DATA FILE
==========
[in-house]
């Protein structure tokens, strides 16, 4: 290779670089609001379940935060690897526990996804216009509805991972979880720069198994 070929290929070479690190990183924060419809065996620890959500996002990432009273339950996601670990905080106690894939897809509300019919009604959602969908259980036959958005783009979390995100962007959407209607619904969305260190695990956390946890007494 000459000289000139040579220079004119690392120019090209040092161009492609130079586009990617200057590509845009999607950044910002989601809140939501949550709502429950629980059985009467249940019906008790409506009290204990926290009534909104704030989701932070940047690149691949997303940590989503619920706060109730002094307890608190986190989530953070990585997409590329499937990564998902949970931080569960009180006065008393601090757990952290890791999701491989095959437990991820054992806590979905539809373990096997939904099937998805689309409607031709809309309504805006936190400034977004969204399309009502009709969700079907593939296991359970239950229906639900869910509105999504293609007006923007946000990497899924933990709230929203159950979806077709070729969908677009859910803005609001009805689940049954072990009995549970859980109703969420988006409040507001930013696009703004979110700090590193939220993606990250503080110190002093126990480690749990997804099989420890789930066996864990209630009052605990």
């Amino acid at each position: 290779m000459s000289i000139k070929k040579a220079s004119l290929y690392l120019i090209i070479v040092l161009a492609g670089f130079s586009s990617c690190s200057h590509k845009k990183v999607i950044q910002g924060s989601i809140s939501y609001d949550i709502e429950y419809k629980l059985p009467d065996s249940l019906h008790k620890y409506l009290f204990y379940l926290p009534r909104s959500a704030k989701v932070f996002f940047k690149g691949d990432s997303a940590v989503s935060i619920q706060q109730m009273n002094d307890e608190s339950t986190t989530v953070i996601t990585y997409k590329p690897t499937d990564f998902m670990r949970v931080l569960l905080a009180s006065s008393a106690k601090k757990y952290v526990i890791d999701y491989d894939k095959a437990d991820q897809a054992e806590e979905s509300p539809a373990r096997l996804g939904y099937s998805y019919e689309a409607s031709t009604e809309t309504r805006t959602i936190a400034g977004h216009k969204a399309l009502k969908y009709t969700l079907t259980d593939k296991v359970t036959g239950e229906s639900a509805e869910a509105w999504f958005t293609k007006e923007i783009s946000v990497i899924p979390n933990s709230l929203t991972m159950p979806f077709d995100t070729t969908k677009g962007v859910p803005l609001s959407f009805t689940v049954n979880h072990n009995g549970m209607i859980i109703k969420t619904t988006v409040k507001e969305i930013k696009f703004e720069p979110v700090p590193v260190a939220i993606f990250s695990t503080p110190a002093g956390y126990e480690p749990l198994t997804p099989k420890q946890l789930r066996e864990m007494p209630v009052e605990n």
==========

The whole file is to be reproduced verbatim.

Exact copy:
[in-house]
């Protein structure tokens, strides 16, 4: 290779670089609001379940935060690897526990996804216009509805991972979880720069198994 070929290929070479690190990183924060419809065996620890959500996002990432009273339950996601670990905080106690894939897809509300019919009604959602969908259980036959958005783009979390995100962007959407209607619904969305260190695990956390946890007494 000459000289000139040579220079004119690392120019090209040092161009492609130079586009990617200057590509845009999607950044910002989601809140939501949550709502429950629980059985009467249940019906008790409506009290204990926290009534909104704030989701932070940047690149691949997303940590989503619920706060109730002094307890608190986190989530953070990585997409590329499937990564998902949970931080569960009180006065008393601090757990952290890791999701491989095959437990991820054992806590979905539809373990096997939904099937998805689309409607031709809309309504805006936190400034977004969204399309009502009709969700079907593939296991359970239950229906639900869910509105999504293609007006923007946000990497899924933990709230929203159950979806077709070729969908677009859910803005609001009805689940049954072990009995549970859980109703969420988006409040507001930013696009703004979110700090590193939220993606990250503080110190002093126990480690749990997804099989420890789930066996864990209630009052605990």
């Amino acid at each position: 290779m000459s000289i000139k070929k040579a220079s004119l290929y690392l120019i090209i070479v040092l161009a492609g670089f130079s586009s990617c690190s200057h590509k845009k990183v999607i950044q910002g924060s989601i809140s939501y609001d949550i709502e429950y419809k629980l059985p009467d065996s249940l019906h008790k620890y409506l009290f204990y379940l926290p009534r909104s959500a704030k989701v932070f996002f940047k690149g691949d990432s997303a940590v989503s935060i619920q706060q109730m009273n002094d307890e608190s339950t986190t989530v953070i996601t990585y997409k590329p690897t499937d990564f998902m670990r949970v931080l569960l905080a009180s006065s008393a106690k601090k757990y952290v526990i890791d999701y491989d894939k095959a437990d991820q897809a054992e806590e979905s509300p539809a373990r096997l996804g939904y099937s998805y019919e689309a409607s031709t009604e809309t309504r805006t959602i936190a400034g977004h216009k969204a399309l009502k969908y009709t969700l079907t259980d593939k296991v359970t036959g239950e229906s639900a509805e869910a509105w999504f958005t293609k007006e923007i783009s946000v990497i899924p979390n933990s709230l929203t991972m159950p979806f077709d995100t070729t969908k677009g962007v859910p803005l609001s959407f009805t689940v049954n979880h072990n009995g549970m209607i859980i109703k969420t619904t988006v409040k507001e969305i930013k696009f703004e720069p979110v700090p590193v260190a939220i993606f990250s695990t503080p110190a002093g956390y126990e480690p749990l198994t997804p099989k420890q946890l789930r066996e864990m007494p209630v009052e605990n």